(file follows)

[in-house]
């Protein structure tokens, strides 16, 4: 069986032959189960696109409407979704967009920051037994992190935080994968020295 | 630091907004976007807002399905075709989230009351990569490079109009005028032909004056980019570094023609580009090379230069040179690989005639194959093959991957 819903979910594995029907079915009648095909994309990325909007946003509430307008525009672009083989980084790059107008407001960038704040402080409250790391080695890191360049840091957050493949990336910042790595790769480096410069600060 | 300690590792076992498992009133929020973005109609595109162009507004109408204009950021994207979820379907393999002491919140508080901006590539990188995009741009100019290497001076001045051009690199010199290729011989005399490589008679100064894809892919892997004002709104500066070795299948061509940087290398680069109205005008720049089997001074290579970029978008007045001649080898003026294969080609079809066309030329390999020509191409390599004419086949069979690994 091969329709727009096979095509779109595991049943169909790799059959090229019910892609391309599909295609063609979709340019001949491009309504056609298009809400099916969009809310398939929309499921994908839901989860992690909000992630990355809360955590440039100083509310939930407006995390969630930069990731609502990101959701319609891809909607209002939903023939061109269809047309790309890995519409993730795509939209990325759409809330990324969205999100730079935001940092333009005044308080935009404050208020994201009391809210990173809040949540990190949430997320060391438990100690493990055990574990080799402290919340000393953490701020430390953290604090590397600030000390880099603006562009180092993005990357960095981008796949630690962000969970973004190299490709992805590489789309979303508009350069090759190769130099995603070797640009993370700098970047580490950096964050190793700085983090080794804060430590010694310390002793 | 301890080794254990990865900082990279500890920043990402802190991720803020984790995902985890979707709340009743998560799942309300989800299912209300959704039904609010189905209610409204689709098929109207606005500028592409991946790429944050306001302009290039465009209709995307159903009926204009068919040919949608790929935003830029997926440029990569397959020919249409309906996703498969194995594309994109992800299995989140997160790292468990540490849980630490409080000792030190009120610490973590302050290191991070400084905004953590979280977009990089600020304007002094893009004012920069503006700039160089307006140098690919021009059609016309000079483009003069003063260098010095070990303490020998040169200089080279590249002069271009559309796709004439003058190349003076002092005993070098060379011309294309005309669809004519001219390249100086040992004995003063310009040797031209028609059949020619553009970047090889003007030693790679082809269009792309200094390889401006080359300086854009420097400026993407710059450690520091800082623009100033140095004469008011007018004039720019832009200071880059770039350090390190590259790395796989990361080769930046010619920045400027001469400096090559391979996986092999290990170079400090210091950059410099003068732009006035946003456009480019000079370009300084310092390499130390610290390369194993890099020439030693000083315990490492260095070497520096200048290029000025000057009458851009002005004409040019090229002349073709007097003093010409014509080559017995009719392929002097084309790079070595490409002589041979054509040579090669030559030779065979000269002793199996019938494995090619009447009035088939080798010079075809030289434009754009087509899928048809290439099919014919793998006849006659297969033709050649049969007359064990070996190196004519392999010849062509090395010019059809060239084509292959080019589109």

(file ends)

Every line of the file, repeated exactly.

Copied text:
[in-house]
């Protein structure tokens, strides 16, 4: 069986032959189960696109409407979704967009920051037994992190935080994968020295 | 630091907004976007807002399905075709989230009351990569490079109009005028032909004056980019570094023609580009090379230069040179690989005639194959093959991957 819903979910594995029907079915009648095909994309990325909007946003509430307008525009672009083989980084790059107008407001960038704040402080409250790391080695890191360049840091957050493949990336910042790595790769480096410069600060 | 300690590792076992498992009133929020973005109609595109162009507004109408204009950021994207979820379907393999002491919140508080901006590539990188995009741009100019290497001076001045051009690199010199290729011989005399490589008679100064894809892919892997004002709104500066070795299948061509940087290398680069109205005008720049089997001074290579970029978008007045001649080898003026294969080609079809066309030329390999020509191409390599004419086949069979690994 091969329709727009096979095509779109595991049943169909790799059959090229019910892609391309599909295609063609979709340019001949491009309504056609298009809400099916969009809310398939929309499921994908839901989860992690909000992630990355809360955590440039100083509310939930407006995390969630930069990731609502990101959701319609891809909607209002939903023939061109269809047309790309890995519409993730795509939209990325759409809330990324969205999100730079935001940092333009005044308080935009404050208020994201009391809210990173809040949540990190949430997320060391438990100690493990055990574990080799402290919340000393953490701020430390953290604090590397600030000390880099603006562009180092993005990357960095981008796949630690962000969970973004190299490709992805590489789309979303508009350069090759190769130099995603070797640009993370700098970047580490950096964050190793700085983090080794804060430590010694310390002793 | 301890080794254990990865900082990279500890920043990402802190991720803020984790995902985890979707709340009743998560799942309300989800299912209300959704039904609010189905209610409204689709098929109207606005500028592409991946790429944050306001302009290039465009209709995307159903009926204009068919040919949608790929935003830029997926440029990569397959020919249409309906996703498969194995594309994109992800299995989140997160790292468990540490849980630490409080000792030190009120610490973590302050290191991070400084905004953590979280977009990089600020304007002094893009004012920069503006700039160089307006140098690919021009059609016309000079483009003069003063260098010095070990303490020998040169200089080279590249002069271009559309796709004439003058190349003076002092005993070098060379011309294309005309669809004519001219390249100086040992004995003063310009040797031209028609059949020619553009970047090889003007030693790679082809269009792309200094390889401006080359300086854009420097400026993407710059450690520091800082623009100033140095004469008011007018004039720019832009200071880059770039350090390190590259790395796989990361080769930046010619920045400027001469400096090559391979996986092999290990170079400090210091950059410099003068732009006035946003456009480019000079370009300084310092390499130390610290390369194993890099020439030693000083315990490492260095070497520096200048290029000025000057009458851009002005004409040019090229002349073709007097003093010409014509080559017995009719392929002097084309790079070595490409002589041979054509040579090669030559030779065979000269002793199996019938494995090619009447009035088939080798010079075809030289434009754009087509899928048809290439099919014919793998006849006659297969033709050649049969007359064990070996190196004519392999010849062509090395010019059809060239084509292959080019589109």